This is how I (and prolly many others, too!) feel right now:

Enter and the section about traffic signs:

“Traffic signs tell you about traffic rules, hazards, where you are, how to get where you are going and where services are located.”

A whole page is dedicated to yielding and right of way!

“You must be alert to what is going on around you–many collisions occur because drivers do not pay enough attention to their driving.”


“You can avoid distracted driving by remembering the ‘5 D’s’.

  • Dangerous.
  • Deceptive.
  • Destructive.
  • Disabling.
  • Deadly.”

Did you know that merge signs are considered common traffic warning signs?

Not me!

“These signs are usually yellow [such a happy color!] with black lettering or symbols and most are diamond shaped. These signs warn you to slow down and be prepared to stop if necessary. They warn you of sharp curves, special situations, speed zones or hazards ahead.”

No one can tell how the sharing of a massive NFL Football stadium will go for the Chargers and Rams.

And driving my car here and there and everywhere demands vigilance and attention to details. I pray others are doing the same.

A look into God’s Basic Instructions Before Leaving Earth found me culling trustworthy truths from Romans chapter 12 to help me as I do my part to ensure a smooth-as-possible-in-light-of-all-the-others-on-this-path transition:

“Therefore I (the apostle Paul) urge you brothers and sisters in view of God’s mercy to:

  1. As living sacrifices offer true and proper worship and be faithful in prayer.
  2. As far as it depends on you, live at peace with everyone/live in harmony.
  3. Humbly serve/yield when necessary.
  4. Be devoted to one another in sincere love.
  5. Be joyful in hope!”

“Hope is the confident expectation of something better tomorrow.” -Dr. James MacDonald





A Secret Hope

Photo courtesy of Pixaby/Public Domain


After reading inspiring blogs, thought-provoking quotes, and perusing funny memes, I’m still at the how to put together something special for all the I have a mother, am a mother or mother-to-bes?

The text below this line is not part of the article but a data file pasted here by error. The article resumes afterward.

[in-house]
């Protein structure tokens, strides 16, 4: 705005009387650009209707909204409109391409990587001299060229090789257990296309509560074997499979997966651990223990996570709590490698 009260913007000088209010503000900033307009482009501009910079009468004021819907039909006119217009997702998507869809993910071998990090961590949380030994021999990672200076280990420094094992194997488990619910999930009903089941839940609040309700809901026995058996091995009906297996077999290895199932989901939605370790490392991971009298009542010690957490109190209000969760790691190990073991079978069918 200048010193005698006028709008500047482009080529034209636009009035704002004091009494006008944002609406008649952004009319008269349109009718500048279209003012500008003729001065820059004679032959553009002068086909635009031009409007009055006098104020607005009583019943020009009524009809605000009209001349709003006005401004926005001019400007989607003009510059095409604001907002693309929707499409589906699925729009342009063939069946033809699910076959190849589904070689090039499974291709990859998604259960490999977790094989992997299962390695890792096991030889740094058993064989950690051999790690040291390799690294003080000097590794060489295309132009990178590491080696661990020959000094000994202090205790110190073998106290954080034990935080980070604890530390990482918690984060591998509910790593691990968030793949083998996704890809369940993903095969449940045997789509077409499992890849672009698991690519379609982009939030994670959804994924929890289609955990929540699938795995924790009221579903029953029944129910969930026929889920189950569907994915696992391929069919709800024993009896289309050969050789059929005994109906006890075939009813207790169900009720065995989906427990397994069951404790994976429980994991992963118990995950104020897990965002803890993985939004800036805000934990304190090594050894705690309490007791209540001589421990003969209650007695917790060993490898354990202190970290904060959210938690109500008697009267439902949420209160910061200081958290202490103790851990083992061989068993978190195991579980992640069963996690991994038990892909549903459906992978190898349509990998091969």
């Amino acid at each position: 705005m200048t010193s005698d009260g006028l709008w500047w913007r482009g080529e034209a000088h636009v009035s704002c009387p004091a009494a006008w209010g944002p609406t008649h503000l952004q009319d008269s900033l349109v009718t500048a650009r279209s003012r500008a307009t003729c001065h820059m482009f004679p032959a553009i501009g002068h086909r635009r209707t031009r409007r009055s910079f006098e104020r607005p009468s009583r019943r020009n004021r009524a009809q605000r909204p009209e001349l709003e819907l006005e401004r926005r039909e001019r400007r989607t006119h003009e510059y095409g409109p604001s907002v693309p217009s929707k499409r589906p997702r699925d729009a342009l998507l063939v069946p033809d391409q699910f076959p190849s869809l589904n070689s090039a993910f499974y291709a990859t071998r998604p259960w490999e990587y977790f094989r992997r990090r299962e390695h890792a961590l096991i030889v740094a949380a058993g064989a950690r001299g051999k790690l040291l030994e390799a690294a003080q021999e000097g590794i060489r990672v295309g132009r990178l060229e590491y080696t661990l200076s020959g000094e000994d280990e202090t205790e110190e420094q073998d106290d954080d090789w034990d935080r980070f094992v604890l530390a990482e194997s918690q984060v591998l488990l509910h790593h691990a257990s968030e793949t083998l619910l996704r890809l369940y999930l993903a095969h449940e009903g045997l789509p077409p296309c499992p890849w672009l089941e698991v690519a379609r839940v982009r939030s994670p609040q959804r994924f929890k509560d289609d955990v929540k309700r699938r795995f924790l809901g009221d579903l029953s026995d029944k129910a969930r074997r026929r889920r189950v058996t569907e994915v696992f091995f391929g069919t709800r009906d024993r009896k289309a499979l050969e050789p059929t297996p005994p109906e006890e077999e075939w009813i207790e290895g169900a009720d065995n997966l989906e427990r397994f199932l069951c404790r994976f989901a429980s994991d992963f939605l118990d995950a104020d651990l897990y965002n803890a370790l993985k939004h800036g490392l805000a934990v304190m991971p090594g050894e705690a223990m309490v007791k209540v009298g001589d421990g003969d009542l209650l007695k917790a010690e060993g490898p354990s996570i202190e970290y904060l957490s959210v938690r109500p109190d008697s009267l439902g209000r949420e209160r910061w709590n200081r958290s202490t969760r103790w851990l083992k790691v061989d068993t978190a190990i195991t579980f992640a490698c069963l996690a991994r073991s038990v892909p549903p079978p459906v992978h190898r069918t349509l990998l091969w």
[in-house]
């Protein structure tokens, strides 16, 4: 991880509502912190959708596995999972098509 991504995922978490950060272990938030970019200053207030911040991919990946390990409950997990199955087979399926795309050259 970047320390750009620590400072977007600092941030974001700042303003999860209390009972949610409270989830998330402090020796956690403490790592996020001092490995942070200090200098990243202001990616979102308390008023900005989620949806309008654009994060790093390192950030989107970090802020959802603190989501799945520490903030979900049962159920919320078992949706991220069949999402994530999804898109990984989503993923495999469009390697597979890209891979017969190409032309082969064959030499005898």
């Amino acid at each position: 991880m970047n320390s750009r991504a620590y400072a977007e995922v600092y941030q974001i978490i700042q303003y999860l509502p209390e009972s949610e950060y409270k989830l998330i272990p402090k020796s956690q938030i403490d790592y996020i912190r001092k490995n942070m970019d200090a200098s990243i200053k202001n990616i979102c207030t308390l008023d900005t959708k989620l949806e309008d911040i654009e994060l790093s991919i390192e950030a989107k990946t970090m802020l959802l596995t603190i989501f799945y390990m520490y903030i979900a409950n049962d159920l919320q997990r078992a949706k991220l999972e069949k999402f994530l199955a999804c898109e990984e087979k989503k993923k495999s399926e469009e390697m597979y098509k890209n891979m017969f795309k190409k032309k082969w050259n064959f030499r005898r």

Lacking close maternal bonds for all of my life, it’s tough to know what to say.


I have a mother, am a mother and know several mothers-to-be.

To get the bouquet of words assembled let’s start with some lavender:

According to Google, Mother’s Day is a holiday honoring motherhood in different forms throughout the world. The American incarnation of Mother’s Day was created by Anna Jarvis in 1908 and became an official U.S. holiday in 1914.

Those orange, purple, and yellow tulips look nice:

Did you know that parenting is a benefit to longevity?

A article called Parents Live Longer Than Childless People-Why Having Children is Tied to Longevity (Adamson, 2017) listed the top three reasons:

  1. Healthier Behaviors
  2. Support System
  3. Social Interaction

(So, to my favorite blue-eyed son AND my favorite brown-eyed son, thank you for calling your mother this week. You’ve helped to extend my life by…um. Calculating. 60-50=10. 10 divided by two equals five. Five divided…okay, by at least the time it took me to write that paragraph!)

How about pink roses next?


For quiet joys and peace of mind                                                                     for all that’s gentle, all that’s kind.                                                             For love and hope to light your way,                                                               a little laughter every day.

Yup. Just about there. Hmmm.

Carnations. You pick the color:

Q. Two mothers and two daughters went out to eat. Everyone ate one burger yet only three burgers were eaten.

How is this possible?

A. They were a grandmother, mother, and daughter.

And now, to finish off with baby’s breath:

Aside from having my own children, the greatest joy of my life is to be called Nana by a grandson and a granddaughter.